Happy September everyone! I know I can speak for most in the DC restaurant industry when I say- Thank God it's September! One more slow season is behind us, and now it's time to gear up and get ready for holiday season madness.
Many of us are busy writing menus, thinking of our holiday marketing campaigns, figuring out holiday schedules and how we will be able to balance our personal enjoyment of the holidays and fulfilling the needs of our customers.
As we embark on this busy season, I'd like to lend some words of advice. This is personal advice, and many might not agree with me. But you can take it or leave it.
When we get into the busy season, we work harder, but we also have more cash flow. I've seen many businesses make the mistake of spending their cash on equipment they might not necessarily need at the moment, on expensive marketing and PR firms, or just drawing cash for themselves during this time. I think it's great if you can invest in equipment and things that your company needs- but don't forget to ask your CPA about what investments would be of more advantage to you.
Another thing to look out for is: Are you in debt? You need to pay that debt back before you invest in things that you might not necessarily need at the moment. It's important to remember that your business will always have needs. You will always invent a justification for why you need that new thing, and you'll end up spending the money. There will always be something that you will need to buy, that will make your business more efficient, that might drive customers to your door. My recommendation is: Focus on what you have and make the most of it. Get creative with your marketing strategies- and try not to get into debt. Instead, invest the cash flow on a rainy day fund. That way, if the slow season does hit, you have something to fall back on. This is my advice for any small business. It's probably not the same advice that other small business consultants will give you. But, it's definitely what I would recommend.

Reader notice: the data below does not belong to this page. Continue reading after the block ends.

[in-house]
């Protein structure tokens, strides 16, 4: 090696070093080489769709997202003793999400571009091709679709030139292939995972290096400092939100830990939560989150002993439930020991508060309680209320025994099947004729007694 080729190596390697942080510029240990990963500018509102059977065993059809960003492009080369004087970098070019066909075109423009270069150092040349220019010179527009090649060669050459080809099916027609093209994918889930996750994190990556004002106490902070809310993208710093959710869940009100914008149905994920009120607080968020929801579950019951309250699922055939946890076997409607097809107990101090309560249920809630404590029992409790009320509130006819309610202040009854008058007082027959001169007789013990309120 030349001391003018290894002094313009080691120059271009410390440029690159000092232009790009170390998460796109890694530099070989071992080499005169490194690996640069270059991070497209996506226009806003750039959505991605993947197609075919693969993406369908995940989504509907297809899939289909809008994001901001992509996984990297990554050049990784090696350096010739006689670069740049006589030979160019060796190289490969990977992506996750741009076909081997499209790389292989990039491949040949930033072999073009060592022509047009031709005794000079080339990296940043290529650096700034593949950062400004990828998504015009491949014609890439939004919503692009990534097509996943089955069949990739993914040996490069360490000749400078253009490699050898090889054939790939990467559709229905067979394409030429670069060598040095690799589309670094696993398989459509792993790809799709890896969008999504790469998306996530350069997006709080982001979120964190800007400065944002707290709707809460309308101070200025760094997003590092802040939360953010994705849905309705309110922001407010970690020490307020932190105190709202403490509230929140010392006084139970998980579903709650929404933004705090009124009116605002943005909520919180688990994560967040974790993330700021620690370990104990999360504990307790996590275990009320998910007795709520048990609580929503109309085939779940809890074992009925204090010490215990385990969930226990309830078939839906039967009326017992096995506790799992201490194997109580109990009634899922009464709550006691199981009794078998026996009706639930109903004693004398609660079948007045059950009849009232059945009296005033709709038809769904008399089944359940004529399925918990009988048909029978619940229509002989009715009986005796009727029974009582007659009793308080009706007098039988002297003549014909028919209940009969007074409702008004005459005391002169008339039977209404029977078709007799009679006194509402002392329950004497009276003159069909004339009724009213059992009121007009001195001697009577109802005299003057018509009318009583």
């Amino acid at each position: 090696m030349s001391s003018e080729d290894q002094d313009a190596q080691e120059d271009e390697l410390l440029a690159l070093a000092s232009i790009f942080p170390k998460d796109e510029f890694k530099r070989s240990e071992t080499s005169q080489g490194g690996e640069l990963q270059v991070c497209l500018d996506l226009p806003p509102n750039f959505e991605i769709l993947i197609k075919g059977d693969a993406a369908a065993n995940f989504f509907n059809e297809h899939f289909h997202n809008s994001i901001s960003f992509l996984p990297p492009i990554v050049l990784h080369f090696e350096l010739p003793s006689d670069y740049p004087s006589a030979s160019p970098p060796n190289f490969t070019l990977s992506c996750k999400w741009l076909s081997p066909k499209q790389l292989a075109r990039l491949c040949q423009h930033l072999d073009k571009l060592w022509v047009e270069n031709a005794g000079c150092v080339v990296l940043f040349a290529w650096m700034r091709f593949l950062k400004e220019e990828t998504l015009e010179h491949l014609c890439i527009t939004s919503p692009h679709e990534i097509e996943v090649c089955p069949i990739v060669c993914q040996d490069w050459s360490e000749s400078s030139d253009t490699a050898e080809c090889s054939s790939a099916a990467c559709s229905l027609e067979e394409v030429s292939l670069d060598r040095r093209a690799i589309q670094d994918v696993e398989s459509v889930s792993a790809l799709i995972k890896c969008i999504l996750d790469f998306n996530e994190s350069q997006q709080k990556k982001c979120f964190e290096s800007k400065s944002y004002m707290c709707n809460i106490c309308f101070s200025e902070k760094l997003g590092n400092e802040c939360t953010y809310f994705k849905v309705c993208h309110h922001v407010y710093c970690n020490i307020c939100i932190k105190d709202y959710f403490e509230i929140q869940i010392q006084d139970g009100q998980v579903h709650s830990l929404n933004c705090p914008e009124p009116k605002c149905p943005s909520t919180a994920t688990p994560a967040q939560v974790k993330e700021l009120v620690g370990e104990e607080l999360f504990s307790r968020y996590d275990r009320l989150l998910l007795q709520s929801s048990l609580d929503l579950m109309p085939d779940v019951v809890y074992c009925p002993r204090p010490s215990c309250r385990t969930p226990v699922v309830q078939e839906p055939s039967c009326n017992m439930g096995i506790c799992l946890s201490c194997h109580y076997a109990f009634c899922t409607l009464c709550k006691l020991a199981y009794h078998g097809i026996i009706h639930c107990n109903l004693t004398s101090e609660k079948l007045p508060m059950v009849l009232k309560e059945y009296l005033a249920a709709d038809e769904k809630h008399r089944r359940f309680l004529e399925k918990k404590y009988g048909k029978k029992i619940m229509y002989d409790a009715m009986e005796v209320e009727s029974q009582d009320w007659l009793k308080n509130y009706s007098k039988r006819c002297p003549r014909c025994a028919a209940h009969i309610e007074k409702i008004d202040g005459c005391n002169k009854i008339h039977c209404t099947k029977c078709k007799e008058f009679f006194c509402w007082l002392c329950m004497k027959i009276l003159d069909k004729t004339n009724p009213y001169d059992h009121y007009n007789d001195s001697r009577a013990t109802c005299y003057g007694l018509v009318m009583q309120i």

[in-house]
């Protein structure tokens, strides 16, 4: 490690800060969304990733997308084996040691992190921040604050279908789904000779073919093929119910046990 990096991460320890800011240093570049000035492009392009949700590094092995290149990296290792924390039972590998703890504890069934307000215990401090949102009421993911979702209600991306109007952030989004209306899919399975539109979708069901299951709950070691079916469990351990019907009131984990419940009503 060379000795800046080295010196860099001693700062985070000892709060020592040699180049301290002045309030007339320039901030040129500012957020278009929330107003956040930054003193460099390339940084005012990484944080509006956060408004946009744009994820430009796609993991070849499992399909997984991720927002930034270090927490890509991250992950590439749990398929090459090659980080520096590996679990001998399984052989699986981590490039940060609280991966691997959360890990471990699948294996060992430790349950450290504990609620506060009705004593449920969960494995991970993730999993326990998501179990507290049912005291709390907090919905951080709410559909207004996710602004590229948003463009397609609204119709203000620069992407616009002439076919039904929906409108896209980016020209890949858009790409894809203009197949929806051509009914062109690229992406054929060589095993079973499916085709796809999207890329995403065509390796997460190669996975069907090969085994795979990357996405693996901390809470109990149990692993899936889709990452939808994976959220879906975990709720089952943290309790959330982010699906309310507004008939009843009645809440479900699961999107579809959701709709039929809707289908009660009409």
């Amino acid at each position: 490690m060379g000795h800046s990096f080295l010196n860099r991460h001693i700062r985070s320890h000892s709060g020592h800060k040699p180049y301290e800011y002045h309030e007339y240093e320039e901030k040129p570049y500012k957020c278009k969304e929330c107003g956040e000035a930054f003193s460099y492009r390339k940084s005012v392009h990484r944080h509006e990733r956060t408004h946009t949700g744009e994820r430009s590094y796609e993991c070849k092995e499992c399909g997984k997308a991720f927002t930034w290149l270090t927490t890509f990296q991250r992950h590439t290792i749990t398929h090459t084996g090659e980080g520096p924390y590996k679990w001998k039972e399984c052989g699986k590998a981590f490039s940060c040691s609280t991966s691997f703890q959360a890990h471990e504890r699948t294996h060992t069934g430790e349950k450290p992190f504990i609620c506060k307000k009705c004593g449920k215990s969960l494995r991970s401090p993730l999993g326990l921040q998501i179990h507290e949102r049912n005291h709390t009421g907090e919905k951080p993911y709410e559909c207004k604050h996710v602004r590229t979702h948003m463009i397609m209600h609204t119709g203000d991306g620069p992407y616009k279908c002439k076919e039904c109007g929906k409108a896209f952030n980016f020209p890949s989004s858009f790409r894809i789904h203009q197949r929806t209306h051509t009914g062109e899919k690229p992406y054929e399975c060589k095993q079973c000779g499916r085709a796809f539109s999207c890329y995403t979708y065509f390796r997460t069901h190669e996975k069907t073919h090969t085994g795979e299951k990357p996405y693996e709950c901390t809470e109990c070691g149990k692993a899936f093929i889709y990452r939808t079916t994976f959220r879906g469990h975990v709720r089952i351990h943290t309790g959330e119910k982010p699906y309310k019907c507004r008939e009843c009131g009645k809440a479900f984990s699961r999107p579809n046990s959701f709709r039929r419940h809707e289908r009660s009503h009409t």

My opinion has been shaped by experience, and perhaps comes from a religious part of me as well. In Luke 19:11-27 there's a story about three men that receive a gold coin, and the one who was able to invest it and make more coins was rewarded most. I just think that when you have a resource, you should try to use it to the best of your ability. I've failed at that at the past and realized it's much better to work with what you have, than to borrow and be in debt and pay interest because of the failure to develop a plan on how you'll be able to be resourceful and use what you have.